Between attending the Association of International Education Administrator’s (AIEA) conference in Washington a couple of weeks ago, and preparing for a meeting we are co-sponsoring on the role of higher education in international relations this week, we’ve been thinking a lot about what is driving higher-education institutions to develop their international capacities by establishing foreign outposts or partnering with foreign providers.
From what we’ve seen in our research (and also noted frequently by others) education providers are motivated by a combination of status-seeking behavior, expectation of revenue enhancement or diversification, and the desire to internationalize the institutional culture. For exporting governments, foreign outposts of colleges and universities can provide cultural and economic connections with citizens and governments of other countries. Importing governments are often investing in an economic-development agenda that highlights education’s capacity to drive growth. But also they may be looking to meet domestic student or employer demands in ways that the public sector has not been able to. In a few cases, countries see foreign providers as a mechanism for improving the quality of existing institutions, whether formally through partnership arrangements, informally by modeling world-class practices, or by introducing competition into the local market
However, provider institutions and governments are not the only actors facilitating the development of cross-border higher education. In many countries, there are a host of nongovernmental partners that can be influential in guiding the development of cross-border higher education. Often from the private sector, and frequently not education providers themselves, these entities tend to be driven by market opportunities rather than national purpose.
For example, we know that private corporate actors in many countries are significant investors of the foreign education outposts of both public and private universities. In some cases, they want to use the education market to turn a profit directly. In other cases, we have seen the involvement of real-estate developers as branch-campus partners: some build and rent facilities to campuses, others help finance the development of the campus as an amenity that improves the value of the land they own nearby. These corporate entities can help institutions and government achieve their own goals. But their motivation for participating often has little to do with providing education, building capacity, or endorsing government agendas.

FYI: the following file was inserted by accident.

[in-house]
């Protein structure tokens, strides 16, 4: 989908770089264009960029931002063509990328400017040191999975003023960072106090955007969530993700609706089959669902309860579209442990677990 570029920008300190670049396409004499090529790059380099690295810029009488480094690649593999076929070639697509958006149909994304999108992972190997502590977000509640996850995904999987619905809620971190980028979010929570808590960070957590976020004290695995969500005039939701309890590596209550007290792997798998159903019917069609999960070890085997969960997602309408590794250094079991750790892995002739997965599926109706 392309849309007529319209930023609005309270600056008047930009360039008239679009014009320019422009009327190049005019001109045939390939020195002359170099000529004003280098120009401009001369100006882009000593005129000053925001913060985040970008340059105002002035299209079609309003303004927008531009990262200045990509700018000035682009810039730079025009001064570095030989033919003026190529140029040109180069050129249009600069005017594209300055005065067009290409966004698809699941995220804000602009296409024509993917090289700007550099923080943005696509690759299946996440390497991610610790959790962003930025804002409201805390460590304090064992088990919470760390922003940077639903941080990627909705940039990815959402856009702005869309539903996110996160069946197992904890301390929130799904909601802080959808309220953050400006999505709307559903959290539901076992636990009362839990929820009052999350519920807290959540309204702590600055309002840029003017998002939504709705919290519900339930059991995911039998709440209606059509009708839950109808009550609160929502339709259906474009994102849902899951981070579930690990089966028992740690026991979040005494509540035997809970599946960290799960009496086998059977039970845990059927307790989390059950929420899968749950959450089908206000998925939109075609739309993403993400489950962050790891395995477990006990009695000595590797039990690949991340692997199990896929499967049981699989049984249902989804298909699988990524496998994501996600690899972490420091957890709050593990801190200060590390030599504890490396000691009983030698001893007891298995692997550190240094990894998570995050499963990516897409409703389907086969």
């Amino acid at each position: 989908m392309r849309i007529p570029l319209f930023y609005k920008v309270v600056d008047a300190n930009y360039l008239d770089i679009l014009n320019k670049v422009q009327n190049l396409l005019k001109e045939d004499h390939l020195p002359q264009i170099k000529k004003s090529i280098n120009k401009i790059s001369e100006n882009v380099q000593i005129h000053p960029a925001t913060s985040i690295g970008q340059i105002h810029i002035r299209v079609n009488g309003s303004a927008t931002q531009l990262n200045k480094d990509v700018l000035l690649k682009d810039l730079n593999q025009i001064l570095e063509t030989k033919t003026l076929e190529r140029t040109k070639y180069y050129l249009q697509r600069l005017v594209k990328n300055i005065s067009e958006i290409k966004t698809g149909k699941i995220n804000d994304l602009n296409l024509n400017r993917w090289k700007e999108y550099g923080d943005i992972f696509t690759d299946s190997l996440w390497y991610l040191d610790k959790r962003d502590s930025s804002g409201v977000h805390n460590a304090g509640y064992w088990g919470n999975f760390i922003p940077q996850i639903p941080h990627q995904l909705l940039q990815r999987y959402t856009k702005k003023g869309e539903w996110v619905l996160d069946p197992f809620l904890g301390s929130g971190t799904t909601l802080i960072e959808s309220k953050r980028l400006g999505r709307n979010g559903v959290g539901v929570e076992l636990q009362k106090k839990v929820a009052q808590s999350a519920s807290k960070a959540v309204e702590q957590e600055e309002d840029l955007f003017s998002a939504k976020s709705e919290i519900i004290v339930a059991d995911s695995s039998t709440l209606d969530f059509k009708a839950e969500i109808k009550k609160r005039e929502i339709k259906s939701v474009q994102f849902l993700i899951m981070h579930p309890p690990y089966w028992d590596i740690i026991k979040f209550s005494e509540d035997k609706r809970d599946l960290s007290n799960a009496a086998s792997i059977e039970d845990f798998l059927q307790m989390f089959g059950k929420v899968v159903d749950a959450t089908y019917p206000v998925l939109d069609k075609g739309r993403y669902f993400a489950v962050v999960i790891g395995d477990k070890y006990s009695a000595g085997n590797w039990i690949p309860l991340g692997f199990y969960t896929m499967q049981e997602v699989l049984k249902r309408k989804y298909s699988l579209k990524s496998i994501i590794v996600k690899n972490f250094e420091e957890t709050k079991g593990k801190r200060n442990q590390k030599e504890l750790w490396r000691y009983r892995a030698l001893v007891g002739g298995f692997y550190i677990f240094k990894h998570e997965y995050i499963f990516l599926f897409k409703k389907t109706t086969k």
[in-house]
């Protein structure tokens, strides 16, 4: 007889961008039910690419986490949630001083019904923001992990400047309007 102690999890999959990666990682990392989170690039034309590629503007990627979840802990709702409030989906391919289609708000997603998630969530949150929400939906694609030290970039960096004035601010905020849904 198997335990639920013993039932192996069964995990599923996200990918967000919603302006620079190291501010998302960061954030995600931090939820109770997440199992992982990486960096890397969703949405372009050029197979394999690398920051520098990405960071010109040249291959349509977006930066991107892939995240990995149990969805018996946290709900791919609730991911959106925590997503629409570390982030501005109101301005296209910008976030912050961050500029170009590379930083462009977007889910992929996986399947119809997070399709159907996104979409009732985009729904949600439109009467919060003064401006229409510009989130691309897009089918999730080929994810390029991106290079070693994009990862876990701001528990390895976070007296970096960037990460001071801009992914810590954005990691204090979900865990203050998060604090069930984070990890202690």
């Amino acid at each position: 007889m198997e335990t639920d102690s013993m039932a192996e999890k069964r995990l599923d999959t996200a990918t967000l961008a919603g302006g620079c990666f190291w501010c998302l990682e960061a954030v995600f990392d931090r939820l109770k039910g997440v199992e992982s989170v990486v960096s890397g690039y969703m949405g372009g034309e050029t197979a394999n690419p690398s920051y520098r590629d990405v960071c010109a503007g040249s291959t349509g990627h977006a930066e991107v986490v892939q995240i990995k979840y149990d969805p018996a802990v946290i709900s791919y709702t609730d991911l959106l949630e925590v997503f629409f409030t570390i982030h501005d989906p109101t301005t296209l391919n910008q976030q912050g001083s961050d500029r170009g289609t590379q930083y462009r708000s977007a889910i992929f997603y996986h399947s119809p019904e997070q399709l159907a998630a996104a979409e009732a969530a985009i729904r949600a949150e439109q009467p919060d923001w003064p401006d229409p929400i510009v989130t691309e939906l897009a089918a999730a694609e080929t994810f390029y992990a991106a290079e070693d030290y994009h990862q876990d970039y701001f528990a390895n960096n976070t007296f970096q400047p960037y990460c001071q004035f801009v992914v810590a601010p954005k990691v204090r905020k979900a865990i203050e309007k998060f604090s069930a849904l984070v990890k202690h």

As a result, in most locations we see a wide range of motives and contradictory behaviors emerging from a mélange of actors. For example: A government sets up a policy environment to encourage foreign providers to enter with the intent of bolstering an emerging knowledge economy. Private companies in the host country lure mid-tier foreign universities with incentives to establish educational outposts in order to boost the value of nearby real estate. The foreign provider is tempted by the prospect of additional revenue and flattered by the attention. And the home government expects the international partnership that develops will be a vehicle of goodwill and public diplomacy.
When it works, the involvement of such multiple actors can provide a sustainable platform for branch-campus development. But when the goals or interests of one party shift, the entire enterprise can quickly crumble. Host governments can change the local policy environment to be hostile toward branch campuses such as we have seen in South Africa. Private partners can go bankrupt and leave the educational partner (and their students) in dire straits; such was the case of RMIT’s endeavor in Malaysia. Or the home institution may decide that operating a branch campus is no longer in their interest and summarily withdraw their involvement: New South Wales in Singapore, for example, or the wholesale case of U.S. institutions in Japan from the 1980s.
As we see it, provider institutions with the urge to internationalize through branch campuses, partnerships, or other foreign outposts should be more attentive to the complexity of these relationships among partners, providers, and governments. Host institutions looking to build their partnership portfolio also must be attuned to how their solicitations are received in the global marketplace. And governments looking to use foreign universities as a bridge to a knowledge economy, or promote their educational prowess as an instrument of soft power, need to have a clear understanding of the motives of educational institutions and partners they expect to serve theses ends.
What other complexities may impact the sustainability of cross-border higher education?